Researchers have suggested that the ageing process is quite unique to the human species, other animals living in their natural environment rarely become old aged due to predators, disease starvation etc. Essentially due to our improved knowledge of hygiene and medicine we are living longer which has made us acutely more aware of ageing.
Some of the notable points that we commonly associate with ageing are:
- Decreased hearing (which starts as teenagers)
- Decreased cognitive ability (which starts in our 20s)
- Decreased fertility for females from early 30’s
- Decreased eyesight (which starts in our late 30s)
- Grey hair from around 50
- Loss of hair for 30-50% of males and 25% of females from around 50 years of age
- Decreased muscle mass.
While many of these changes may seem insignificant, others impact health directly by affecting the various systems in the body.
Arguably the Musculoskeletal System is the most dramatically affected system by ageing. Bone mass is lost due to the slow erosion of the compact bone, harder bone converts to spongy bone. Remodeling of bone takes longer as we get older because the rate of reabsorption and deposition of bone tissue takes longer. The rate of mineralisation also slows down. On top of all these changes bone cells also decrease as the bone marrow becomes fatty and no longer able to supply adequate precursor cells. Because bones become less dense, they become more prone to fractures.
As the body ages, muscle bulk and strength declines after the age of 40 but especially after the age of 70. Decrease in the range of motion of the joint is related to the change of ligaments and muscles. In women, menopause will cause muscle mass to decrease significantly, especially in the first three post-menopausal years
The Cardiovascular System is also dramatically affected after the age of 30.
The hearts maximum capacity to pump decreases at a rate of 1% every year after 30. The heart also goes through structural changes such as the thickening of the walls and the stiffening of the heart valves.
With age the Respiratory System becomes less effective as there is less surface for the gas exchange due to a decrease in the alveoli and an increase in the airways and tissues rigidity. By the age of 70 the lung capacity has decreased by as much a 30%
The Nervous System starts losing neurons by the thousands each day after 30. At 80 years old, the cerebral cortex can have lost as much as 45% of its cells and the brain can weigh 7% less than when we are 30 years of age. The loss of neurons results in a decrease in reflex times and the brains ability to process information.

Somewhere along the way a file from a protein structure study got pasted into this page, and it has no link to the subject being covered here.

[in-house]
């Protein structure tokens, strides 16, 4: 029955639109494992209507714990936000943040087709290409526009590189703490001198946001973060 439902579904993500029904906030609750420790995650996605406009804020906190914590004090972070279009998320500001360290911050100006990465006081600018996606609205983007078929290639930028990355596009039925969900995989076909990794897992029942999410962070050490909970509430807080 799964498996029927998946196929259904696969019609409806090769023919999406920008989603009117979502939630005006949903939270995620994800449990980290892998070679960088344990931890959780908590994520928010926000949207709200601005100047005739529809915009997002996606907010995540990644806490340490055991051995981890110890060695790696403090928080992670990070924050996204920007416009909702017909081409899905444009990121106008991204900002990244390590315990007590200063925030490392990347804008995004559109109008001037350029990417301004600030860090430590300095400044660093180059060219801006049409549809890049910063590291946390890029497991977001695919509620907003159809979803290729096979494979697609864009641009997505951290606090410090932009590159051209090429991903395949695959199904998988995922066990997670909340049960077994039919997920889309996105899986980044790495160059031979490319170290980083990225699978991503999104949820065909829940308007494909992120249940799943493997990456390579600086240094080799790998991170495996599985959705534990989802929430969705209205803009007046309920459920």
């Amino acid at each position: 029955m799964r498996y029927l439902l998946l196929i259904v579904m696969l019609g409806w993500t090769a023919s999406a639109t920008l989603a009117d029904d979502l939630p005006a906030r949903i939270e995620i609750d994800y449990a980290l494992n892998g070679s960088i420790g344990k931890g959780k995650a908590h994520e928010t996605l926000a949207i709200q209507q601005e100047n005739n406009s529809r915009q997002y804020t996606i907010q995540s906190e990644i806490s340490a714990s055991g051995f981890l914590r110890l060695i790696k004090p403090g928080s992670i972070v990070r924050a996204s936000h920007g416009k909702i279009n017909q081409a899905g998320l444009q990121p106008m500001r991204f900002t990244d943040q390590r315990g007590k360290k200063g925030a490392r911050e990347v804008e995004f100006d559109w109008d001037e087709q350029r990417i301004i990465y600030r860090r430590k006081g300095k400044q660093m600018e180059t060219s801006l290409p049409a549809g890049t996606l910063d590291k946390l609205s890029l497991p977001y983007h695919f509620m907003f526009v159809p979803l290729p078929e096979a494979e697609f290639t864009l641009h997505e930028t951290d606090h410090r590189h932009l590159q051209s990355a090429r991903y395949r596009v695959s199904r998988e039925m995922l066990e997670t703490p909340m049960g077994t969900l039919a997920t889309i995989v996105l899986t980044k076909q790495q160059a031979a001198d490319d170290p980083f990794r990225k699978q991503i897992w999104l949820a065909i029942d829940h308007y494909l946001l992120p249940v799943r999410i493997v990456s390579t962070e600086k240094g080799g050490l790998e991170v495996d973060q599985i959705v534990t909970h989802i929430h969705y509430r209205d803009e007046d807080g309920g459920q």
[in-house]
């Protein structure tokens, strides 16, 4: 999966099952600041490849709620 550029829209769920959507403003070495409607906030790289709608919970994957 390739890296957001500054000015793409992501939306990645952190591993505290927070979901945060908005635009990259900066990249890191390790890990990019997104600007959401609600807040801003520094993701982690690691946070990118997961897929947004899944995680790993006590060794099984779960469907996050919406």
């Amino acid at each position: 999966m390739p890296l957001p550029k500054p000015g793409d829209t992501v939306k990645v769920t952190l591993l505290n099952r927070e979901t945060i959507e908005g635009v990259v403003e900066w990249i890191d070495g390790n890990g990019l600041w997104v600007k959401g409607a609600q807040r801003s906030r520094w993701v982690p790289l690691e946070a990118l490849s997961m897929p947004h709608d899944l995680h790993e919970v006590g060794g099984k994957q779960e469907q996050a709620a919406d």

So… how can Pilates help delay the ageing process?
Mr Joseph Pilates, founder of the Pilates method, believed that movement was the answer to prevent ageing. In his eighties Joseph Pilates moved better than most 30 year olds (in fact he managed to reverse diseases such as asthma) and believed that training your body with his routine not only improved the musculoskeletal system but the digestive, respiratory and cardiovascular systems.
Pilates is not an exercise system but a way of life.
“We retire too early and we die too young, our prime of life should be in the 70’s and old age should not come until we are almost 100”. – Joseph Pilates
Many aspects of ageing are inevitable; however, movement is the best medicine to slow the process. Bone density increases when our bones are stressed, muscles bulk can be maintained by loading the tissue. Cardiac output can be improved when stressed, vascular flow improves with stress so physical activity is important. What makes Pilates a brilliant choice of physical activity for ageing is it is low impact while still providing load and stress the tissues.
Probably the best thing that Pilates can do for the ageing process battle improve the nervous system because of its mind body connection and aids in the prevention as dementia and Alzheimer’s.
Get Pilates into your regular routine and slow the ageing process. You wont regret it!
Written by experienced Physiotherapist, Pilates teacher and owner of The Body Refinery in Brisbane Susan Cottrell. Susan has combined her skills in physiotherapy with her love of Pilates to teach perfect poise, alignment and healthy movement. She operated her own massage business while completing a degree in physiotherapy, and then worked as a physiotherapist at Sydney’s St Vincent’s Hospital before she moved to private practice in Brisbane in 2006. A passion for movement has meant that Susan has completed further training in GYROTONIC(R), Running, Parkinson’s Disease and Women’s health, to name a few. Susan is a mentor for Polestar Pilates education program and is passionate about ensuring that quality Pilates instruction is available to everyone.
Susan will be running a workshop at The Movement Refinery on 8 April 2018 titled ‘The Refined Senior, and Pilates and Parkinson’s Disease’. For more information and to book, click here.